§ 6. Mr. Gourlay
asked the Secretary of State for Scotland if, in view of the disclosures during the recent trial in the High Court, Edinburgh, of apparent irregularities, he will consider instituting a public inquiry into the administrative procedures of the East Fife hospital board of management, and also the use of hospital facilities for the private patients of consultants.
§ 34. Mr. Adam Hunter
asked the Secretary of State for Scotaland if, in view of the public concern arising from recent 1558 events, he will consider instituting a public inquiry into the administrative procedures of the Dunfermline and West Fife hospital board of management, and into the use of hospital facilities for the private patients of consultants.
§ The Under-Secretary of State for Health and Education, Scottish Office (Mr. Hector Monro)
My right hon. Friend will await the report of the inquiry being undertaken by the South-Eastern Regional Hospital Board which has already been announced before deciding whether any further inquiry is necessary.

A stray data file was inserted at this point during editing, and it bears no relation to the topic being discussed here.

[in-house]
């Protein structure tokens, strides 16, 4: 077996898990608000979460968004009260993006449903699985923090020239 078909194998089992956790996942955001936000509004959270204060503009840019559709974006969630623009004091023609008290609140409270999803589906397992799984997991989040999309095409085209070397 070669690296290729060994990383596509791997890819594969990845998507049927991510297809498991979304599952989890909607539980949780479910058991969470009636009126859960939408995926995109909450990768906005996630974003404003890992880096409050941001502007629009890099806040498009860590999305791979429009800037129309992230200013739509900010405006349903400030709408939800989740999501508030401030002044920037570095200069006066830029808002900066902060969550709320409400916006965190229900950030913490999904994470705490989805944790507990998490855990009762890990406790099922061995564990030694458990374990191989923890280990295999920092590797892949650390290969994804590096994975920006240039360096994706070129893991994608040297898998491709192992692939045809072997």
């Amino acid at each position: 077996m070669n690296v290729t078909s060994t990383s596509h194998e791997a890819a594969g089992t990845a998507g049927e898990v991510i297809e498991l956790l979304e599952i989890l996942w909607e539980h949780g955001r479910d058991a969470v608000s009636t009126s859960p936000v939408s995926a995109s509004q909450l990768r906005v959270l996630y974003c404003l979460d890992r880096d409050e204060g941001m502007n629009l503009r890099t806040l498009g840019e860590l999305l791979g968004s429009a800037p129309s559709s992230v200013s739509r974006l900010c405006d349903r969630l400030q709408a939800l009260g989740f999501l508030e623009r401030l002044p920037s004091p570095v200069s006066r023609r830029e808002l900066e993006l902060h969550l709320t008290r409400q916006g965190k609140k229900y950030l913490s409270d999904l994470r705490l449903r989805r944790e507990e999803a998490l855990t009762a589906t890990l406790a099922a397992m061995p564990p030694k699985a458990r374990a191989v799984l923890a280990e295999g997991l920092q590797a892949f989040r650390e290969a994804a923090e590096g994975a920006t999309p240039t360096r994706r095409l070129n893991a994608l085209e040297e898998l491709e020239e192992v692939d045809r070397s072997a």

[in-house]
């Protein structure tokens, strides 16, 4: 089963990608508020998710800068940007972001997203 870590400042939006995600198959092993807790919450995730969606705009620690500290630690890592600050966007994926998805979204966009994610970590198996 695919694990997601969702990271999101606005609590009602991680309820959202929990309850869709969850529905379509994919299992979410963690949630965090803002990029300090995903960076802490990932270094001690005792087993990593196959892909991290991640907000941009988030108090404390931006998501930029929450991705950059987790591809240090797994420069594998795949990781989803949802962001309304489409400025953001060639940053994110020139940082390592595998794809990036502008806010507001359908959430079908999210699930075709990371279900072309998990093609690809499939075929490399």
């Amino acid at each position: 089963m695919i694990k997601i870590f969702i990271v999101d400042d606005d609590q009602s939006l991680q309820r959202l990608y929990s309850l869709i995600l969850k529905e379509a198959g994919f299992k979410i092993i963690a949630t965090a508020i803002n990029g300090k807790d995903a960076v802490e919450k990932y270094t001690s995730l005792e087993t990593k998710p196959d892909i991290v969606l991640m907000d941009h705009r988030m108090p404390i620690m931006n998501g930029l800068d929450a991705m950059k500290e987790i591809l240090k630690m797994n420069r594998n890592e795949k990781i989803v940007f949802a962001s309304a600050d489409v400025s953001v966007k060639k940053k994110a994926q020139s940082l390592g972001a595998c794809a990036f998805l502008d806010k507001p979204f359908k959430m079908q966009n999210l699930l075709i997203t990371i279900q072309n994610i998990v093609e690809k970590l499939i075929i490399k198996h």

§ Mr. Gourlay
Does the hon. Gentleman realise that this initial operation is a purely whitewashing exercise and is not acceptable? In view of the disclosure of apparent irregularities, implicating a member of the board of management and other consultants, during the trial in Edinburgh, only a public inquiry to ascertain the facts will allay the great public concern on this matter. Further, will the investigation go into the free use of hospital facilities for the private patients of consultants? Will the hon. Gentleman be more explicit on that point?
§ Mr. Monro
The form of the inquiry was given careful consideration and in all the circumstances it was decided that in the first instance it should be by the regional hospital board. The answer to the second part of the hon. Gentleman's question is "Yes", it will look into the relationship of private practice and the hospital.
§ Mr. Hunter
Does the hon. Gentleman realise that recent Press reports of the trial in Edinburgh have caused great disquiet among people interested in the health service in my area? Will he obtain a copy of the transcript of the court proceedings and, after careful study, judge for himself whether a probe is necessary—preferably a public inquiry?
§ Mr. Monro
I appreciate the hon. Member's concern. That is why we have set up an inquiry. We decided right away to do so during the trial, though not before a decision was reached. The person concerned has appealed against the conviction and this will cause some delay 1559 in the inquiry, but no more than we can possibly prevent.